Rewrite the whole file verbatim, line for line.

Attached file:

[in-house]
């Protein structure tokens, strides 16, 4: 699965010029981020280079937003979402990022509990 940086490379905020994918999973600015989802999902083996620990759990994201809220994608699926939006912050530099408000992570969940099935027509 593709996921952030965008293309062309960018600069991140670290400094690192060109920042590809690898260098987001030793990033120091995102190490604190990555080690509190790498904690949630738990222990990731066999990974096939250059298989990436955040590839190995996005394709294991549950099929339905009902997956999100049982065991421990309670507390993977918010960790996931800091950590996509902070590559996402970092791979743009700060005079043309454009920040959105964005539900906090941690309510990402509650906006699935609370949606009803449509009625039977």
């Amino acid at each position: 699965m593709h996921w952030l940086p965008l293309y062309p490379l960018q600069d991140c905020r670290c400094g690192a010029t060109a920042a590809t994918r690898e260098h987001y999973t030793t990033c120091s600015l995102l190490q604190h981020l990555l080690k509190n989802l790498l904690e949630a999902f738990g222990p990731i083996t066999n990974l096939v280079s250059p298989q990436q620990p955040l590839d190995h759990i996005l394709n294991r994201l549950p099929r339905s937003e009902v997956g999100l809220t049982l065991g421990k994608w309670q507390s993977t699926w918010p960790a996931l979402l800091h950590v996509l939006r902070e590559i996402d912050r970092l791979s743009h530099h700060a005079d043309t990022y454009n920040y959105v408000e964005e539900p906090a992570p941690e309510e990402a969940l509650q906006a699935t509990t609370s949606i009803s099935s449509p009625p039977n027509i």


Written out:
[in-house]
């Protein structure tokens, strides 16, 4: 699965010029981020280079937003979402990022509990 940086490379905020994918999973600015989802999902083996620990759990994201809220994608699926939006912050530099408000992570969940099935027509 593709996921952030965008293309062309960018600069991140670290400094690192060109920042590809690898260098987001030793990033120091995102190490604190990555080690509190790498904690949630738990222990990731066999990974096939250059298989990436955040590839190995996005394709294991549950099929339905009902997956999100049982065991421990309670507390993977918010960790996931800091950590996509902070590559996402970092791979743009700060005079043309454009920040959105964005539900906090941690309510990402509650906006699935609370949606009803449509009625039977």
């Amino acid at each position: 699965m593709h996921w952030l940086p965008l293309y062309p490379l960018q600069d991140c905020r670290c400094g690192a010029t060109a920042a590809t994918r690898e260098h987001y999973t030793t990033c120091s600015l995102l190490q604190h981020l990555l080690k509190n989802l790498l904690e949630a999902f738990g222990p990731i083996t066999n990974l096939v280079s250059p298989q990436q620990p955040l590839d190995h759990i996005l394709n294991r994201l549950p099929r339905s937003e009902v997956g999100l809220t049982l065991g421990k994608w309670q507390s993977t699926w918010p960790a996931l979402l800091h950590v996509l939006r902070e590559i996402d912050r970092l791979s743009h530099h700060a005079d043309t990022y454009n920040y959105v408000e964005e539900p906090a992570p941690e309510e990402a969940l509650q906006a699935t509990t609370s949606i009803s099935s449509p009625p039977n027509i």